Edward is also terrible at keeping his vampire-ism a secret.  The only reason Bella is able to figure out Edward's secret (script-wise, of course, I don't believe that Stewart would find her way out of a station wagon with a windows rolled down) is because he is really shit about keeping this secret.  Out of all the secrets a person can have, the one about you being an immortal who must feed on the blood of living creatures should be the one most closely kept.  He fucks up all the time, its a wonder that the whole country doesn't know that he's a vampire.  If I was a vampire, I would be subtle.  In over a hundred years, he still hasn't learned this.

I find it strange that when she figures it out, nothing in her behavior changes.  She doesn't seem to feel any closer to him, there is still a major amount of awkwardness between them.  You could see that he was expecting things in this awful relationship to improve, whereas nothing changes.  The revelation of his other-worldliness doesn't strike her  as awesome (the original definition) or incredible.  It was like he told her that he sometimes drinks Coke instead of Pepsi.

Let's think about that scene for a moment - the one where Edward is revealing himself in all his glory to the awestruck Bella.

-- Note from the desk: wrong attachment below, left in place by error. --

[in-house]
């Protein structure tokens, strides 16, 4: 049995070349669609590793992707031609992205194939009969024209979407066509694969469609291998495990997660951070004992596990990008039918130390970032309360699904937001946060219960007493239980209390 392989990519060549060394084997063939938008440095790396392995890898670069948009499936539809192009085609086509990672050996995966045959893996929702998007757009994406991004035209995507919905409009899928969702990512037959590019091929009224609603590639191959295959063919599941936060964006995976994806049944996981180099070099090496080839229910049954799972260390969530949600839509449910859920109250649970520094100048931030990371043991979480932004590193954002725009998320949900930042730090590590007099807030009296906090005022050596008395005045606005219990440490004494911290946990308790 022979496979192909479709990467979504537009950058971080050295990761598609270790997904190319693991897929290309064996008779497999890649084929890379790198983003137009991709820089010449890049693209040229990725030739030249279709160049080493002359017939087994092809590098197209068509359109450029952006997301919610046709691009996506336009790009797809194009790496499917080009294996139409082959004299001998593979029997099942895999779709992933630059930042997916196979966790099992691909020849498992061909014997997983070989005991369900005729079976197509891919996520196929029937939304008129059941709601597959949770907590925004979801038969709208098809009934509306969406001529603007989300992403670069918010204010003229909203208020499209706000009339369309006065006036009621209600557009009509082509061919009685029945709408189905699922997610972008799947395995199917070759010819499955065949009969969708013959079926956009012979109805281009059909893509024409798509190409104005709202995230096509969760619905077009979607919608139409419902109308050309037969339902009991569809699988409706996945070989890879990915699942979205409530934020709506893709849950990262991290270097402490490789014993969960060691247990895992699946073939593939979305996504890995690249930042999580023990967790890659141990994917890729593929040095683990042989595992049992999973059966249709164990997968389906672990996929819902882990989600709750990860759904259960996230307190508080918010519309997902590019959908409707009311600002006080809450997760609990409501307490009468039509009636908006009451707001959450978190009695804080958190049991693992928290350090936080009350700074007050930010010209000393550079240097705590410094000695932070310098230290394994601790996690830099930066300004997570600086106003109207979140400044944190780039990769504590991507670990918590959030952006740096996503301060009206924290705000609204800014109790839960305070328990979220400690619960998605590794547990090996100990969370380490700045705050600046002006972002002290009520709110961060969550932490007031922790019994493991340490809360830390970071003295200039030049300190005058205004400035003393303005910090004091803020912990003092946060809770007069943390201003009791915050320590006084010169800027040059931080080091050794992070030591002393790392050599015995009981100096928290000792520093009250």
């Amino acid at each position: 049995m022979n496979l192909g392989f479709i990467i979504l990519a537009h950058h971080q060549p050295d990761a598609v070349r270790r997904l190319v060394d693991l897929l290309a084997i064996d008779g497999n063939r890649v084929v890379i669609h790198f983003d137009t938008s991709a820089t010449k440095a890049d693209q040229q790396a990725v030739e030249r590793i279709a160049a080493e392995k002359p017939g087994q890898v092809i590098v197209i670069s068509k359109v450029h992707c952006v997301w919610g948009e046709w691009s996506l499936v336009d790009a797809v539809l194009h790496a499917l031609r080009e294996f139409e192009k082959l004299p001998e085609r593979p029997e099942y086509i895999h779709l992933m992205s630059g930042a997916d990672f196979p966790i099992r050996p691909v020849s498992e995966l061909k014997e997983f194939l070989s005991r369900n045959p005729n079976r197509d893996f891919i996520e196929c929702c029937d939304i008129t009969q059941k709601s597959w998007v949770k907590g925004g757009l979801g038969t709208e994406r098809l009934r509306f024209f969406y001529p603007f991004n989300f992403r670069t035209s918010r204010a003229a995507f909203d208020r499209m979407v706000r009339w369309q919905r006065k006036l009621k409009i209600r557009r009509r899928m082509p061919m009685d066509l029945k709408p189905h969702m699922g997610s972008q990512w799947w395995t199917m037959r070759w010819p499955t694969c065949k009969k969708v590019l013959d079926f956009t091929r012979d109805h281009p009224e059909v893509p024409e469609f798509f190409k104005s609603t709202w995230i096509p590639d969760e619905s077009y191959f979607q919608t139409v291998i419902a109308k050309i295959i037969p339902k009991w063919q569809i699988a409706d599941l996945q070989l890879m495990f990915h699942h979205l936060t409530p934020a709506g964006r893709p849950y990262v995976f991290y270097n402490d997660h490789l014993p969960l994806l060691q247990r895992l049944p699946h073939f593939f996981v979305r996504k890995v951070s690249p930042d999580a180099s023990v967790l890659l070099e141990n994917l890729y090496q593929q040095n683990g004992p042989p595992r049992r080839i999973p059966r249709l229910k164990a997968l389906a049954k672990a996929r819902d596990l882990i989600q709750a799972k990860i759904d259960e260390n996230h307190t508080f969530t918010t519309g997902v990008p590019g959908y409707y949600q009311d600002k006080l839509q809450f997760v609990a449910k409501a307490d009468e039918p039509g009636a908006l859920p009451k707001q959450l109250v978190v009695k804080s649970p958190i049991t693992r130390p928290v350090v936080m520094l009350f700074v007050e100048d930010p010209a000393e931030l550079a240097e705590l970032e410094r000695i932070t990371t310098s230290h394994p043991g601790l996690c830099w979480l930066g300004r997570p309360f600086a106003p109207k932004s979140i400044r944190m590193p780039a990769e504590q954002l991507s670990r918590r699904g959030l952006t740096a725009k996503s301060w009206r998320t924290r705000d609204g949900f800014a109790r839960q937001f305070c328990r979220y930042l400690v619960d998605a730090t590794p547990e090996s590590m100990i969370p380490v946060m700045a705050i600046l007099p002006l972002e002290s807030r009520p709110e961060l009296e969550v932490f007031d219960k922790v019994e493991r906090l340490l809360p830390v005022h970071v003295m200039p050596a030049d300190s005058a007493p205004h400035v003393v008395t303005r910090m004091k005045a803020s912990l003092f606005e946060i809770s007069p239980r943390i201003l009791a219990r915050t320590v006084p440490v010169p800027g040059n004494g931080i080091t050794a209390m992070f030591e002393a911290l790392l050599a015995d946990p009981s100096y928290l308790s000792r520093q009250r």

The idea that vampires have no problem with the sun but are revealed as different when in it is actually an interesting notion.  The idea that they glitter in sunlight is asinine and inane.  The visual created in the film doesn't look like diamonds, it looks like he has a very special and dangerous strain of cystic acne.  Not attractive.  

In this scene, he should be trying to scare Bella.  The role of this scene in the grand scheme of the story is to show that Edward is so in love with Bella, that scaring her away to spare her a life loving him is his primary goal.  He should be trying to scare the piss out of her.  He should be scared that he might actually succeed.  Apparently, the director thought they should forgo all that story shit and just have him dance around the woods, hitting trees and rocks like a petulant child, wailing about how much immortality sucks.  Not scary.

 . . . . 

Ok, this is going to have to be a two part-er, cause I don't have the energy to finish the rest of this diatribe tonight.  It's wearing me out, all the awful.

So, yeah, tune in tomorrow.